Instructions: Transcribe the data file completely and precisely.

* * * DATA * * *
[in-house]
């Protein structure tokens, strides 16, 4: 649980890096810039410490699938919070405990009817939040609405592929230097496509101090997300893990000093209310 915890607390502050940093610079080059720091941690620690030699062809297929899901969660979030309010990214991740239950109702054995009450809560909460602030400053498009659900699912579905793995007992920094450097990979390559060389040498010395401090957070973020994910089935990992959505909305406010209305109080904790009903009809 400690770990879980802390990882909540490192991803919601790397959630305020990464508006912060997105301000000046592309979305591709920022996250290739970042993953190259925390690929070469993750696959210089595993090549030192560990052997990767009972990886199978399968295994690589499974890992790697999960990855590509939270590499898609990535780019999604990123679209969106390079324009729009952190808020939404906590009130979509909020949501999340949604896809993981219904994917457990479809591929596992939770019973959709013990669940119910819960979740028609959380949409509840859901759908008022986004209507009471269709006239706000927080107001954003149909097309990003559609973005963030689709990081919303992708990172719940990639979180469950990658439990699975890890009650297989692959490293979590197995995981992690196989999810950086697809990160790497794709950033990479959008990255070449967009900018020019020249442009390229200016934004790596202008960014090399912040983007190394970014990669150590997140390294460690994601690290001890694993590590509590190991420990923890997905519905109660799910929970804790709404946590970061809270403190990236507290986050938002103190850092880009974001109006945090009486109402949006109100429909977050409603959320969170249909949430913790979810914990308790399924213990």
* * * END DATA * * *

[in-house]
């Protein structure tokens, strides 16, 4: 649980890096810039410490699938919070405990009817939040609405592929230097496509101090997300893990000093209310 915890607390502050940093610079080059720091941690620690030699062809297929899901969660979030309010990214991740239950109702054995009450809560909460602030400053498009659900699912579905793995007992920094450097990979390559060389040498010395401090957070973020994910089935990992959505909305406010209305109080904790009903009809 400690770990879980802390990882909540490192991803919601790397959630305020990464508006912060997105301000000046592309979305591709920022996250290739970042993953190259925390690929070469993750696959210089595993090549030192560990052997990767009972990886199978399968295994690589499974890992790697999960990855590509939270590499898609990535780019999604990123679209969106390079324009729009952190808020939404906590009130979509909020949501999340949604896809993981219904994917457990479809591929596992939770019973959709013990669940119910819960979740028609959380949409509840859901759908008022986004209507009471269709006239706000927080107001954003149909097309990003559609973005963030689709990081919303992708990172719940990639979180469950990658439990699975890890009650297989692959490293979590197995995981992690196989999810950086697809990160790497794709950033990479959008990255070449967009900018020019020249442009390229200016934004790596202008960014090399912040983007190394970014990669150590997140390294460690994601690290001890694993590590509590190991420990923890997905519905109660799910929970804790709404946590970061809270403190990236507290986050938002103190850092880009974001109006945090009486109402949006109100429909977050409603959320969170249909949430913790979810914990308790399924213990």